2. Adjunct is not a dramatically different position than tt faculty or graduate student instructor. So, there are close non-union substitutes available to universities.

3. The considerable turnover among adjuncts means that even if an adjunct union did somehow gain bargaining power, universities could wait them out and let adjunct positions expire.

Posted by: Paul Jaminet at August 3, 2003 06:39 PM

So, then, in regard to sappho's point, to obtain bargaining power the union would have to contain all teachers. But if the tt faculty were really willing to collaborate with the adjuncts in such a way, there would be no problem for adjuncts now. The current system came about precisely to serve the tenured faculty. The all-teachers union would be contrary to the interests of the tenured.

Posted by: Paul Jaminet at August 3, 2003 06:59 PM

There's an additional difficulty that some full-time faculty, engaging in the historical management/labor class dispute, refuse association with any union: to be a member of a union, they suggest, would be to indicate that they somehow lack control over their 'labor' and would put them on the same level as workers in the abovementioned steel and auto industries. From what I've seen, however, this is a prejudice primarily affecting only faculty members of a certain age.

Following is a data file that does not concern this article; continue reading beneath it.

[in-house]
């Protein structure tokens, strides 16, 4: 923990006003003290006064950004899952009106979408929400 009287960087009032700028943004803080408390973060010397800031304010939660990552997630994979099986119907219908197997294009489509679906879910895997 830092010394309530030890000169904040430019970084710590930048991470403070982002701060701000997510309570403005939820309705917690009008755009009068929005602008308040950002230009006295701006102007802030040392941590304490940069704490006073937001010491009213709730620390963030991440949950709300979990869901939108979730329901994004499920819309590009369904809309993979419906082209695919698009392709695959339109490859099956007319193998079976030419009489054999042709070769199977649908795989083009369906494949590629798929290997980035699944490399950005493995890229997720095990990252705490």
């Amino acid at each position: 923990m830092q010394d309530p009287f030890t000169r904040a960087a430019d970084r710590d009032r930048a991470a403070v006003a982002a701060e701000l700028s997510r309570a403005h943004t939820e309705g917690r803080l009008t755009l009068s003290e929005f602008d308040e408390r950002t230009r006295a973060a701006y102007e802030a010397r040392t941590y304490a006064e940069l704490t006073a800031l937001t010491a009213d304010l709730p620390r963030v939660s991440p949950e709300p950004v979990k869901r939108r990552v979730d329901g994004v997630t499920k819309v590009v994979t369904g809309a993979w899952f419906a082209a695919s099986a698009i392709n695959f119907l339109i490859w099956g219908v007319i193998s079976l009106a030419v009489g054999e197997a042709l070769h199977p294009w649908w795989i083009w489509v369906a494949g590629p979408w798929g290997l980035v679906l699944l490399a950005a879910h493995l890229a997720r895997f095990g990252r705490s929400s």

Posted by: Mike at August 3, 2003 09:04 PM

A couple of things:

1. I don't know where the idea came from that "Federal labor law basically makes it impossible for the employer to fire or replace the unionized workers in their particular roles". Taint so. As a journeyman union electrician, I can testify that the "employment at will" doctrine remains in full force and effect under both federal and state employment laws. Unless the labor agreement provides otherwise, the rule remains the same in either case - an employment relationship may be terminated at any time by either party for "good reason, bad reason, or not reason at all".

2. I would think that the industrial union model (e.g., the UAW or USWA) is inappropriate as applied to educators. A better model is the craft union model (electricians, pipefitters, plumbers, etc.). The reason for the difference is this: the most important thing that a craft worker brings to his job is his knowledge and experience, whereas the most important thing an industrial worker brings is his ability to bring bargaining power to bear through unity of action with his fellow employees. In other words, an autoworker is fungible (roughly, "interchangeable")with respect to any other competitor for his job, because he lacks skills requiring a large and long investment in acquiring an education directly applicable to his job, which is the case with skilled craft workers.